Crucial 3GB Kit DDR3-1333/PC3-10600 CT3KIT12864BA1339 Memory Review

Let us continue with the most important part of the test report, the highest possible stable performance. The multiplier adjustment remains on 13x with all frequencies, because an adjustment for the CPU in half multiplier steps would be too inaccurate to get nearly the same CPU frequency for all tests. Microsoft Windows 7 RC Ultimate Edition is used as the operating system. The stability was examined with the software Memtest86
and SiSoft Sandra Lite 2010c program is used for all benchmarks, since it offers extensive adjustments and a fast result comparison. BTW. the latest SiSoftware Sandra 2010c version is available on our download server and can be downloaded very fast. All benchmarks are also included in the free Sandra Lite version.

First the maximum possible frequency of the memory module was determined with default 1.50 Volt (1,53V). The memory frequency was increased in small steps with a fixed memory timing of 8-8-8-24 2T and default memory voltage, as long as the detailed memory test with Memtest86 runs without any errors. This quite long testing time ensured that this frequency works really stable with these modules.

The highest possible frequency with 8-8-8-24 2T (CAS-TRCD-TRP-TRAS) timings and 1.53V was 710 / 1420 MHz.

Here is a Snipping screenshot of CPU-Z 1.53 with 710 / 1420 MHz and 8-8-8-24 2T with 1.53 Volt:

Of course it’s possible to run much higher frequencies with increased voltages or lower timings, because the frequency values and timings depends directly from each other. But officially Crucial specify only a voltage of 1.50 Volt without loosing the warranty. The voltage should not be increased very much without additional cooling modifications.

The benchmark comparison of all DDR3 memory modules were tested with the default 1.53 V, where these Crucial 1GB modules reached 1420 MHz. This highest possible clocking on the default DDR3 voltage was compared now with two other settings. On the one hand they were tested with 200 MHz reference clock x6,66 = 1333 MHz and SPD values (SPD values are programmed in the SPD IC by the manufacturer). On the other hand the highest possible frequency with the permitted manufacturers voltage was determined at 8-8-8-24 2T. But in case of these modules the highest voltage is identical with the lowest test voltage, so the second test is equal to the first result.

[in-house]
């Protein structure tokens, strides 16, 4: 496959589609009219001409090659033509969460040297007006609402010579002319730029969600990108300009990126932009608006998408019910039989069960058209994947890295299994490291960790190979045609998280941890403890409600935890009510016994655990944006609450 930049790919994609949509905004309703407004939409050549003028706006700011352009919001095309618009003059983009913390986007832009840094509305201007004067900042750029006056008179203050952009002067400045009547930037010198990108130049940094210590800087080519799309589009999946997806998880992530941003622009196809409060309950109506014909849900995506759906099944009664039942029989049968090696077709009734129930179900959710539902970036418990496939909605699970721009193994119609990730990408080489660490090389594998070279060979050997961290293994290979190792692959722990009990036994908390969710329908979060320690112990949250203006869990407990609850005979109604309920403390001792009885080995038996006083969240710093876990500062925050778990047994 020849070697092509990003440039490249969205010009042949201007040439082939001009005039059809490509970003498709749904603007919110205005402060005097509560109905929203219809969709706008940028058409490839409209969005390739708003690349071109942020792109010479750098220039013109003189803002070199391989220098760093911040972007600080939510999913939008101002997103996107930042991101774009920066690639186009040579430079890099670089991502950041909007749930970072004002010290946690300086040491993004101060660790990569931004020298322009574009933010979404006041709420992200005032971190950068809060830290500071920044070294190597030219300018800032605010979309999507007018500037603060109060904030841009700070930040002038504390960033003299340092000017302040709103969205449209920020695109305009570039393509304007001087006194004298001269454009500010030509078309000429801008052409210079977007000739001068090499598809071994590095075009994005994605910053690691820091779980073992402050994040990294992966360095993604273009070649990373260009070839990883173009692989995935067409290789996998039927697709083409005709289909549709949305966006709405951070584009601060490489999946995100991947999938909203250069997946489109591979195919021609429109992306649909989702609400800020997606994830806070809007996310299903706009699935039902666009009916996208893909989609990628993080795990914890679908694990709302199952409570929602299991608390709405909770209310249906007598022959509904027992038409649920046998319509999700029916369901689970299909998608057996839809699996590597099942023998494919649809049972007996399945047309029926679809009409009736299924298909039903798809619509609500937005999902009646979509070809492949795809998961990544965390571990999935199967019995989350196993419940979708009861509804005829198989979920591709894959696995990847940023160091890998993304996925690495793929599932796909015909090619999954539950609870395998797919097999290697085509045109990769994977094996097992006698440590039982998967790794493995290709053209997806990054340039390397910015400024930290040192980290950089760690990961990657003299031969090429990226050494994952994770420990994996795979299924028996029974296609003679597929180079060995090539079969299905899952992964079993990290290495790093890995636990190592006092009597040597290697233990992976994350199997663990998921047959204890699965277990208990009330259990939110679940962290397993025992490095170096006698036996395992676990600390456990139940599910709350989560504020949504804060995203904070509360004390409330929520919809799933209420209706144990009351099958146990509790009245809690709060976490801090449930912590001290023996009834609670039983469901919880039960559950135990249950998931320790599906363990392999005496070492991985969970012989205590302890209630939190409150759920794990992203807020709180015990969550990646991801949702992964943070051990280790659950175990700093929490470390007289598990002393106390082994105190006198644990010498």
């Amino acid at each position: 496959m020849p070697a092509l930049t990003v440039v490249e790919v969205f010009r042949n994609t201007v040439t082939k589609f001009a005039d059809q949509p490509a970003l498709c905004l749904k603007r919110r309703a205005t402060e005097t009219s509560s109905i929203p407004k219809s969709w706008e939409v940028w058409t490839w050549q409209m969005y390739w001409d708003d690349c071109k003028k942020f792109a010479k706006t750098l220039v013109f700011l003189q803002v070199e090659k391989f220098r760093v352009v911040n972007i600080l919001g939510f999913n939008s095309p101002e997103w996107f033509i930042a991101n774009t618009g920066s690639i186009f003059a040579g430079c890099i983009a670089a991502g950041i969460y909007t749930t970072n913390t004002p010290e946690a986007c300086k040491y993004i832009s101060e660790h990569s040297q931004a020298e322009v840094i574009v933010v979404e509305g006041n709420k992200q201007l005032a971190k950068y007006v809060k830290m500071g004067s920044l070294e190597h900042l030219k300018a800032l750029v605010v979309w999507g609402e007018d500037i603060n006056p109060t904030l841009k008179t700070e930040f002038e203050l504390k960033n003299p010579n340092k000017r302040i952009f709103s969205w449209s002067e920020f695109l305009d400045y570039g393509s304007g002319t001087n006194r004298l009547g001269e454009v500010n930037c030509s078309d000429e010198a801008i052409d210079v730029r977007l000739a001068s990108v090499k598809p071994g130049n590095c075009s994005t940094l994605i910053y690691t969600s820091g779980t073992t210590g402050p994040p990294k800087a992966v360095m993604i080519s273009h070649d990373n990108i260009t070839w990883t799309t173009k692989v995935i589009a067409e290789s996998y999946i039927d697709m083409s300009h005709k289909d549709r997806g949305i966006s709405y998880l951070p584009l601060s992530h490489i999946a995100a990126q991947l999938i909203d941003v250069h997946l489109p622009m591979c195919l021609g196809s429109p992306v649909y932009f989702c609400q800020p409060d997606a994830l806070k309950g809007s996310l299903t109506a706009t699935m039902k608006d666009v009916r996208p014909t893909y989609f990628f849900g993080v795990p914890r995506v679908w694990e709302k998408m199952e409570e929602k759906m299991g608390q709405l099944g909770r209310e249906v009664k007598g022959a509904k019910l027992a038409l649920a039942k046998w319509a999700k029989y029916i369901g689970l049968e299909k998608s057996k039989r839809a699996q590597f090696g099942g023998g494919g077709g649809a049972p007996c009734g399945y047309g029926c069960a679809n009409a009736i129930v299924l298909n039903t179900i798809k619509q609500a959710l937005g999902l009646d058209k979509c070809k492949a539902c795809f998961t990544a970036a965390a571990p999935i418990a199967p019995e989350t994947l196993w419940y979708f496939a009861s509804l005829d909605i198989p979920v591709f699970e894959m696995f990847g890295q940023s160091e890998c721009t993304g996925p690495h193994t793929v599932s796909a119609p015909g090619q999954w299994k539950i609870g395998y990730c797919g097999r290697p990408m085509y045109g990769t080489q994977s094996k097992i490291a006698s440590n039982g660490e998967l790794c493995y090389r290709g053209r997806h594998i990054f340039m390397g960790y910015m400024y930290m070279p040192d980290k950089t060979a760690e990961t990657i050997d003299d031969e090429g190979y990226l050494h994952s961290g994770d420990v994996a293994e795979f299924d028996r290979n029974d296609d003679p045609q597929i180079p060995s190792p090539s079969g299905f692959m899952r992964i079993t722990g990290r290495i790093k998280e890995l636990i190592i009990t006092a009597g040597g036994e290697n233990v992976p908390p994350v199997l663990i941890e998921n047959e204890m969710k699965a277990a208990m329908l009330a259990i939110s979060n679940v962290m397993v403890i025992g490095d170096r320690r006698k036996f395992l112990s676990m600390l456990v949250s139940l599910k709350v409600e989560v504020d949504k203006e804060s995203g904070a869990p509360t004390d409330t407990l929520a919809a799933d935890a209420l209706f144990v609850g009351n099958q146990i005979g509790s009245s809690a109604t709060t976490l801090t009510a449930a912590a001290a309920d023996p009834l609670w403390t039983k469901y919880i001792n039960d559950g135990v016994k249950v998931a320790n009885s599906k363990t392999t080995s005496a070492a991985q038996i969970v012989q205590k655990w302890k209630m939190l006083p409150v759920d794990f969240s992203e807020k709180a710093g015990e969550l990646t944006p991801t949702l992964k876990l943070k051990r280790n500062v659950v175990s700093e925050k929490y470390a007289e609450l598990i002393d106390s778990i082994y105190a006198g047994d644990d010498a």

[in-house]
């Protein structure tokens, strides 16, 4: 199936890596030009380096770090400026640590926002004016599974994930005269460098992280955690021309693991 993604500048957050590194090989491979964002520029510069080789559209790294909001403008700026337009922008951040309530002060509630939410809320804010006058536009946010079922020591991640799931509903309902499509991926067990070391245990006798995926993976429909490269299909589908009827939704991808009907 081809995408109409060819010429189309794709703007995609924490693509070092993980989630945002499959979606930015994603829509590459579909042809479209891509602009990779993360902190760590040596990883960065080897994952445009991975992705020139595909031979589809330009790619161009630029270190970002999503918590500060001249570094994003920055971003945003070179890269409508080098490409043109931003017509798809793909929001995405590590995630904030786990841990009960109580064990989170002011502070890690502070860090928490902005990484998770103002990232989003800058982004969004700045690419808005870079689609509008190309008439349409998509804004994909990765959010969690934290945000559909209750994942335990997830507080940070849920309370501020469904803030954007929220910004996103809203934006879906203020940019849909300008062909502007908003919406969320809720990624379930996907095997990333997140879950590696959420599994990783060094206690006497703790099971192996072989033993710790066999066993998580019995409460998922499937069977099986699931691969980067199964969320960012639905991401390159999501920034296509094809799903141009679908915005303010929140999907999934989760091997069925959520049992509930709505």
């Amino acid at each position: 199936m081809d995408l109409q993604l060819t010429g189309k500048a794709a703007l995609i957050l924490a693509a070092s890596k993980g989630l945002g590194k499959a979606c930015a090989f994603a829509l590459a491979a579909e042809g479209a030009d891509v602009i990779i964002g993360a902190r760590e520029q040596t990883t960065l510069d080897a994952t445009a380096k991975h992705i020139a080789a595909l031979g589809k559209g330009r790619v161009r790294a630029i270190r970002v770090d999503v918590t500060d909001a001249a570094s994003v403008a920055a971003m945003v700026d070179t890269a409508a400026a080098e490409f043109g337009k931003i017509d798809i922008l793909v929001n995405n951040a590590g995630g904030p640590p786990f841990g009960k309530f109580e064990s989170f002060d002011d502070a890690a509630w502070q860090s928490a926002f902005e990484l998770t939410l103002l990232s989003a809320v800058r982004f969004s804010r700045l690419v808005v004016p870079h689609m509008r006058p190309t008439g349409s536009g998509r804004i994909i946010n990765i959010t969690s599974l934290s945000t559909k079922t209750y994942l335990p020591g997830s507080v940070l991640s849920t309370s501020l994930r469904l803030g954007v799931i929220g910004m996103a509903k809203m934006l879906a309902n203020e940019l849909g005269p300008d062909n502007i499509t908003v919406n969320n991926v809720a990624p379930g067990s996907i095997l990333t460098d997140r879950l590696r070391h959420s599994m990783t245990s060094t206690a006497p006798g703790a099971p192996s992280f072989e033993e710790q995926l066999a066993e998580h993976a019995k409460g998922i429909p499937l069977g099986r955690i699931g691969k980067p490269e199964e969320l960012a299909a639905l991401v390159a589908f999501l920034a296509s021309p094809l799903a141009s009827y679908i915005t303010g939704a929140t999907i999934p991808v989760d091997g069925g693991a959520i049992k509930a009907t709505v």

With a frequency of approx. 667 MHz the SPD EEPROM autodetection timings were 9-12-12-30 2T (CAS-TRCD-TRP-TRAS).

Here is a Snipping screenshot of CPU-Z 1.53 with 666.7 / 1333 MHz and 9-12-12-30 2T:

Comparison between one, two and three memory modules on an AMD Phenom II system …

Additionally to the official benchmark test, a comparison of one, two and three 1GB memory modules on an AMD Phenom II platform shows the performance difference between Single Channel and Dual Channel, and shows if there is a disadvantage of a Triple Channel kit on this Dual Channel platform. All of the following values are measured with the same frequency and timing on an AMD Phenom II test system:

Memory Kit Memory Bandwidth RAM Range Int Buff’d iSSE2 Memory Bus Range Memory Latency
3x 1GB Dual Channel Mode 12.74 GB/s 21.88 GB/s 84 ns
2x 1GB Dual Channel Mode 12.63 GB/s 21.88 GB/s 84 ns
1x 1GB Single Channel Mode 8 GB/s 11 GB/s 83 ns

The values shows that the memory performance is almost identical in SiSoftware Sandra 2010c when using two or three memory modules. The memory controller only changed to the full Single Channel mode when using just one memory module and this results in high losses of the RAM range and the memory bus range. According to the motherboard manual, the combination of three modules would not run in DC mode. However, with the combination of three modules, the Dual Channel mode was recognized by the motherboard. So the test platform with an AMD in unganged mode was able to operate two thirds of the memory in the Dual Channel mode. A Triple Channel kit was thus not very disadvantageful in this test with the AMD Phenom II system. It depends on the motherboard and CPU, if three modules or different asymmetric memory combinations will run in the Dual Channel mode and should be explained in the documents of the respective manufacturer.

The difference between unganged and ganged mode is already described in previous Phenom and Phenom II motherboard test reports, here is again an excerpt for better understanding: In unganged mode it has two separate 64bit DCT (DRAM Controller) which can be application-oriented much faster with two or more CPU cores. In contrast to it, single threaded applications can profit with the simple 128bit ganged mode (ganged is by the way necessary for the ECC error correction). Once again the difference between ganged and unganged in shortform: ganged = Single Dual Channel = 1x128bit = better for single threaded applications and ECC unganged = Dual Single Channel = 2x64bit = better for multi threaded applications

Let us continue with the official benchmark results …

Here are the SiSoftware Sandra 2010 benchmark results:

Frequency Timing Memory Voltage RAM Range Int Buff’d iSSE2 Memory Bus Range Memory Latency
213 MHz * 6.66 = 1420 MHz fix (8-8-8-24 2T) 1.53 Volt 12.71 GB/s 22.19 GB/s 80 ns
213 MHz * 6.66 = 1420 MHz fix (8-8-8-24 2T) 1.53 Volt 12.71 GB/s 22.19 GB/s 80 ns
200 MHz * 6.66 = 1333 MHz SPD (9-12-12-30 2T) 1.53 Volt 11.47 GB/s 20.84 GB/s 92 ns

By the way, the “Memory Bus Range” is no benchmark value, but this value is quite simple to calculate by the frequency and this is useful for a benchmark comparison.

Here’s a diagram of the benchmark values:

Here is a direct benchmark result comparison of some DDR3, DDR2 and DDR memory modules:

The three 1GB modules reached the fifth place concerning the highest overclocking with a JEDEC DDR3 voltage of 1.5V. So the Crucial 3GB PC3-10600 Triple Channel kit is at present approx. in the middle of all DDR3 modules tested so far.